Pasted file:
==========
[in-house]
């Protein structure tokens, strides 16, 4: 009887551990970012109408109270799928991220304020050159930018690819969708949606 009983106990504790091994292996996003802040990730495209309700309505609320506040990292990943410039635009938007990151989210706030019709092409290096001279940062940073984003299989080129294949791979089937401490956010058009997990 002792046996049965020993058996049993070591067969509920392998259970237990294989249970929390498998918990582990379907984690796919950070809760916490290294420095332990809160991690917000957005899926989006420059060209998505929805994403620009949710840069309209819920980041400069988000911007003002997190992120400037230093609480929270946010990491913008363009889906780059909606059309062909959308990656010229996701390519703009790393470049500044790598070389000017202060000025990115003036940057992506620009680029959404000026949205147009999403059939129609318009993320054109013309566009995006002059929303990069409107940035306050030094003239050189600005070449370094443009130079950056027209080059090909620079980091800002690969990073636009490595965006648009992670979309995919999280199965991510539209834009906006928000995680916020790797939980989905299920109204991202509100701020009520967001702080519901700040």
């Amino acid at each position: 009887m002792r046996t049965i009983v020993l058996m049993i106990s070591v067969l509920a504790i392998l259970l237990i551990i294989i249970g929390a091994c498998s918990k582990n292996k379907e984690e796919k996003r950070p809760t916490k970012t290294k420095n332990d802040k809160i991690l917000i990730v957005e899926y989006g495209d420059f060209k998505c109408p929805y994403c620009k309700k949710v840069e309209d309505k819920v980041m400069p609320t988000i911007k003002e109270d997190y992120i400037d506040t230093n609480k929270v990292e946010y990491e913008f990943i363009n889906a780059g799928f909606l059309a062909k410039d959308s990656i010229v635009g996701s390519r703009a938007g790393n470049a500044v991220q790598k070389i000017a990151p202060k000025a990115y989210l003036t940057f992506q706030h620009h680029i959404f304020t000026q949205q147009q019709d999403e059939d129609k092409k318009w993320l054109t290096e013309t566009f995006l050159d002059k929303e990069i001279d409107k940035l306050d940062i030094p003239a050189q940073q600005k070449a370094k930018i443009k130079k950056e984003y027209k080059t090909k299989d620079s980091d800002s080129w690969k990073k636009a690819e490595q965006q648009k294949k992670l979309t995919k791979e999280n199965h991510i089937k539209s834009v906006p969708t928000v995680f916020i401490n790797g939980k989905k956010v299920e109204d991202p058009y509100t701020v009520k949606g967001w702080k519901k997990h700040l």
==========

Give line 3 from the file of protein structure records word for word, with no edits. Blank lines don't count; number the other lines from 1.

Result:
């Amino acid at each position: 009887m002792r046996t049965i009983v020993l058996m049993i106990s070591v067969l509920a504790i392998l259970l237990i551990i294989i249970g929390a091994c498998s918990k582990n292996k379907e984690e796919k996003r950070p809760t916490k970012t290294k420095n332990d802040k809160i991690l917000i990730v957005e899926y989006g495209d420059f060209k998505c109408p929805y994403c620009k309700k949710v840069e309209d309505k819920v980041m400069p609320t988000i911007k003002e109270d997190y992120i400037d506040t230093n609480k929270v990292e946010y990491e913008f990943i363009n889906a780059g799928f909606l059309a062909k410039d959308s990656i010229v635009g996701s390519r703009a938007g790393n470049a500044v991220q790598k070389i000017a990151p202060k000025a990115y989210l003036t940057f992506q706030h620009h680029i959404f304020t000026q949205q147009q019709d999403e059939d129609k092409k318009w993320l054109t290096e013309t566009f995006l050159d002059k929303e990069i001279d409107k940035l306050d940062i030094p003239a050189q940073q600005k070449a370094k930018i443009k130079k950056e984003y027209k080059t090909k299989d620079s980091d800002s080129w690969k990073k636009a690819e490595q965006q648009k294949k992670l979309t995919k791979e999280n199965h991510i089937k539209s834009v906006p969708t928000v995680f916020i401490n790797g939980k989905k956010v299920e109204d991202p058009y509100t701020v009520k949606g967001w702080k519901k997990h700040l």